The 6 Best Rifle Calibers: Popular Centerfire Chamberings

While it may be difficult to discern just what makes the best rifle calibers these days, one easy bar with which to gauge popularity is sales numbers.

For this, consulted the experts at Ammunition To Go who came back with a rundown of the six most popular cartridge sizes when it came to centerfire rifle ammunition over the past three years. The list may just surprise you.

6) 7.62x54R

Mosin Nagant rifles

We always have lots of Mosin-Nagant rifles in the Vault up for grabs, and ammo is apparently a best-seller. (Photo: Richard Taylor/

The good old rimmed military cartridge invented by Russian Col. Sergei Mosin back in 1891 is still kicking today. Used in Mosin’s long-running series of bolt-action rifles, which are arguably the most prolific infantry weapon of the 20th Century, the 7.62x54R is still in active use in various machine gun and designated marksman rifle designs today while some new-made Vepr models continue to utilize the round. It is no wonder that the cartridge, with similar ballistics to .30-06, has proven a best seller on this side of the pond in recent years.

5) .30-30 Winchester

Marlin 336

Marlin and Winchester, among others, have been making .30-30s for over a century. (Photo: Chris Eger/

Introduced originally as the .30 Winchester Center Fire (WCF) in 1895, this generally round-nosed cartridge was one of the first designed in the U.S. to use smokeless powder. Loaded originally with 30 grains of smokeless powder, the round still lives on today as the .30-30 and is the go-to chambering for lever guns. It is often said around the gun counter that more deer have been harvested with a “thuddy-thuddy” than any other round, which means its place on the top six list doesn’t surprise.

4) .30-06 Springfield

Remington 7400

Popular rifles ranging from the M1 Garand to the Enfield 1917 and Remington 7400 are chambered in .30-06. (Photo: Chris Eger/

Introduced by the U.S. Army as “Cartridge, Ball, Caliber .30, Model of 1906”, the .30-06 was to remain Uncle Sam’s standard military chambering throughout both World Wars and the Korean conflict, only being replaced after 1957 by the 7.62x51mm NATO round. With this, most of your iconic American 20th Century infantry rifles, such as the M1903 Springfield, M1917 Enfield, and M1 Garand were chambered in the big “aught-six.” This soon crossed over into the commercial market in the 1920s with rifles such as the Remington 30 Express and today nearly every bolt-action rifle maker produces guns in the venerable chambering.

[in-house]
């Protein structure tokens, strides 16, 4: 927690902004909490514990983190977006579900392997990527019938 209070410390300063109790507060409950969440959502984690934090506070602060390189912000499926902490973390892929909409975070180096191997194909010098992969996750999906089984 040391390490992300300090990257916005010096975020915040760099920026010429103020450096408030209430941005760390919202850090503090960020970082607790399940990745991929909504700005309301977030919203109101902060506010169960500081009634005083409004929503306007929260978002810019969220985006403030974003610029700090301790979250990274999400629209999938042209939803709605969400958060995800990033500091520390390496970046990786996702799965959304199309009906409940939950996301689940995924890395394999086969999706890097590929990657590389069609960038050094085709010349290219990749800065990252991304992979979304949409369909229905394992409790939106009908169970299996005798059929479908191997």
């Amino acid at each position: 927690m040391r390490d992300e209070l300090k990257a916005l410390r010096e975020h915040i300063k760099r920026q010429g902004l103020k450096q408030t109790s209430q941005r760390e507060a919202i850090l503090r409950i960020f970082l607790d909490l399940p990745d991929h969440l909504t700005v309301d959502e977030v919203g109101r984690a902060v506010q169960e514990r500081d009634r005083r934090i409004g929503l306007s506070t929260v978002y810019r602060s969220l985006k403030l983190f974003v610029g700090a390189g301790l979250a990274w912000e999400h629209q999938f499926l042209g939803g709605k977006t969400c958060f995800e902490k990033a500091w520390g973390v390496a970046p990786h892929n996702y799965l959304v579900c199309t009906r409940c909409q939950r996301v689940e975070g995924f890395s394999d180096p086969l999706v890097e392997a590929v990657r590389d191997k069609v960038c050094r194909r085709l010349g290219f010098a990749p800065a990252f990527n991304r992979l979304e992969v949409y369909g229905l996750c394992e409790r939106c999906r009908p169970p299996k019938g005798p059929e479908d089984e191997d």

3) 7.62x39mm

Kalashnikov AKs

The Kalash is making steady headway into gun racks and safes nationwide, which is contributing the 7.62x39mm round’s popularity (Photo: Chris Eger/

Formerly just seen as fodder for SKS rifles in the early 1980s, the popularity of the 7.62x39mm cartridge has exploded since then as more and more people catch the Kalash bug and AKs of all flavors — both overseas imports and domestically produced models– are readily available. Also, don’t forget about “mutant” 7.62×39 ARs and Ruger’s Mini-30 series. Speaking of Ruger, there are even bolt-guns chambered in the Soviet-era intermediate cartridge.

2) 7.62x51mm


The .308/7.62x51mm rifle series is well-loved and well-represented in both semi-autos, such as this PTR91, and bolt-action examples (Photo: Chris Eger/

While first fielded in iconic 1950s battle rifles like the M14 and FAL, the 7.62x51mm and its .308 Winchester half-brother have gone on to become standard in short-action hunting guns since then. Of course, there are still plenty of AR-10s, PTR-91s and M1As out there for those who would rather fill (and then empty) 20-round box mags.

1) .223 Remington /5.56mm

223 556 rifles, mainly AR15 patterns

The 5.56mm/.223 Rem is, according to sales data from a leading national ammo distributor, the most popular centerfire rifle chambering in the country (Photo: Chris Eger/

The people’s champion when it comes to rifle cartridge sales, the .223/5.56, of course, feeds “America’s Rifle,” as well as a herd of companion MSRs ranging from Steyr AUGs and Kel-Tec SU-16s to the IWI Tavor. For those bolt-action fans, there are rifles such as the Mossberg MVP series.

While the above six hold the top of the popularity mountain currently, there are plenty of scrappy newer cartridges such as 6.5 PRC, .300BLK, .224 Valkyrie and 6.5 Creedmoor that are climbing higher every day, so it will be interesting to revisit this list in a year or two to see if there has been a shakeup. Watch this space.

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